In the last five years Oregon has seen two head coaches leave for their dream jobs. Willie Taggart didn’t even finish coaching the entirety of his first season at Oregon before he jumped at the opportunity to coach at Florida State. Mario Cristobal left after the Pac-12 Championship game after leading the program for four years.
Both names prompt angry comments from the Oregon fan base. Coaches leaving our beloved Ducks program for any reason besides going to join the NFL ranks brings a volatile reaction. The truth is that Oregon isn’t many coaches’ dream job, but it is a good place to be. Every coach since the Rich Brooks era has brought something to Oregon and helped elevate the program. For that alone we should be thankful for Taggart and Cristobal and wish them well as they continue their coaching careers elsewhere.
The Short Taggart Period
Taggart was always going to treat the Oregon job as a stepping stone, regardless of how much time he spent in Eugene. His tenure at Oregon was only as short as it was because of the timing of the Florida State job opening up just under a year from Taggart’s arrival. Taggart would probably have taken any of the three major Florida jobs, and it happened that the University of Florida job opened in 2018 and Miami in 2019. It was only a matter of time before Taggart would be back in his home state.
Taggart sold himself to Florida State and they hired him. They paid his buyout to Oregon and paid him even more. It turns out that Florida State didn’t want to keep Taggart for long, as he lasted for about a season and a half before Florida paid another Taggart buyout.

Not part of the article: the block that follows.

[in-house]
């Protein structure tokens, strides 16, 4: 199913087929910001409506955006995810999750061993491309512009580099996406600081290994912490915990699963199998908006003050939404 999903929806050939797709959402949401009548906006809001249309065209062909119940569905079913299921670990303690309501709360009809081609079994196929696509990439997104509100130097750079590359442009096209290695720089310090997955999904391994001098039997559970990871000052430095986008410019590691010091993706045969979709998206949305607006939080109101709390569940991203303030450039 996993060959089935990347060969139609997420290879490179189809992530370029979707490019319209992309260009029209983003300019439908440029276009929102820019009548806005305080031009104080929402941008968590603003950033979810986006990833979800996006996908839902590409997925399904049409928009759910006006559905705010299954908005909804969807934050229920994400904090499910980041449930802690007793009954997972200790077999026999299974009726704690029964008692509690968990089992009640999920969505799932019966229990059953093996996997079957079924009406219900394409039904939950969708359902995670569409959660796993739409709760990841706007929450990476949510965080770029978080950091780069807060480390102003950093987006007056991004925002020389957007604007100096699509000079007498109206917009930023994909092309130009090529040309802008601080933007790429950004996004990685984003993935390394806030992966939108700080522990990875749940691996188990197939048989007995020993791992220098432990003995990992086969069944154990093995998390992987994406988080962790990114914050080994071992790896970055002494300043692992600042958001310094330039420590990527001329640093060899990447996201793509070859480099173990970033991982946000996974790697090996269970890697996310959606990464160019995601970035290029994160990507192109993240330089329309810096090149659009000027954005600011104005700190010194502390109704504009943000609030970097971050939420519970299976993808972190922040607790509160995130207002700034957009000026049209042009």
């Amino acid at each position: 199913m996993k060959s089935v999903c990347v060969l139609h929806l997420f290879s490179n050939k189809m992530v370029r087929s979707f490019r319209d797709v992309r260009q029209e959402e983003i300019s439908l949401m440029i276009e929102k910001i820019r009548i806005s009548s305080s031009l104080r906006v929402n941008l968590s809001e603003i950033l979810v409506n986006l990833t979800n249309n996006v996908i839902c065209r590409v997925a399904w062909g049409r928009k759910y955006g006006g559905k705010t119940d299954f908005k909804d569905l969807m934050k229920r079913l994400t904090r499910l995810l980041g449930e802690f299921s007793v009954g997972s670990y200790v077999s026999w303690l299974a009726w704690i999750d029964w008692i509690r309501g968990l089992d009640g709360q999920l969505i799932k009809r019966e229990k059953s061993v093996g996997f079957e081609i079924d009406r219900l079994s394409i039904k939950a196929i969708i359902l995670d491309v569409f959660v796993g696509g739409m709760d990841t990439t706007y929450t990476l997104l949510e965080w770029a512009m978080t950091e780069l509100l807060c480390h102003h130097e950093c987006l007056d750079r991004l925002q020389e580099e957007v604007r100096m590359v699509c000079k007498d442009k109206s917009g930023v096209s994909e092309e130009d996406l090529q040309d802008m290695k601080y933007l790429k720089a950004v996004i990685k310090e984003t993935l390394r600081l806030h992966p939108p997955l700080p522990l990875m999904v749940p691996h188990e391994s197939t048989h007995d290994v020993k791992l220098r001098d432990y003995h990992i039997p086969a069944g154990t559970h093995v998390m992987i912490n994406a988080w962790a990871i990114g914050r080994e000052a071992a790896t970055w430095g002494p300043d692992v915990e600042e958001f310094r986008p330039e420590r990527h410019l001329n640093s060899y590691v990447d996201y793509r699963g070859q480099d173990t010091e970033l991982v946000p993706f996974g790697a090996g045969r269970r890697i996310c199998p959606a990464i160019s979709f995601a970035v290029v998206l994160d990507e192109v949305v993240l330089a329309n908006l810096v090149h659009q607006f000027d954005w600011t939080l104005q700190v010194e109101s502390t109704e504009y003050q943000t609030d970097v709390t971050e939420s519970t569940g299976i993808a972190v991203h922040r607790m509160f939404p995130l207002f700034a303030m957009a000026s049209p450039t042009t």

Oregon fans actively rooted against Taggart at Florida State and cheered his firing as a sort of comeuppance for leaving Oregon. This is completely illogical because Florida State’s firing of Taggart just proves that Oregon hired the wrong coach and inevitably would’ve had to fire Taggart if he had stayed. Taggart couldn’t restore Florida State, which sits in a recruiting hotbed, so he was unlikely to get Oregon to the promised land.
We should thank Taggart for leaving when he did; he saved us as fans a lot of pain and he ensured Oregon was paid four million dollars for his buyout rather than having to pay it.
Cristobal Has Returned Home, and That’s a Good Thing
The last four games of the 2021 season have been absolutely terrible. Utah and Oklahoma blew Oregon out in the first half and never looked back. Though Cristobal didn’t coach the Alamo Bowl game, the program’s deficiencies were still evident. Even though Oregon put on a valiant comeback, it was too late.
Cristobal has done some incredibly good and valuable things for Oregon in his four years as the head coach. He has won Oregon two Pac-12 Championships and a Rose Bowl, and brought us Oregon’s first-ever win over Ohio State. Most importantly though, Cristobal has brought the Ducks our best recruiting classes in program history and has shown that it is not impossible to recruit to Oregon — it requires a lot of work, but it is by no means impossible.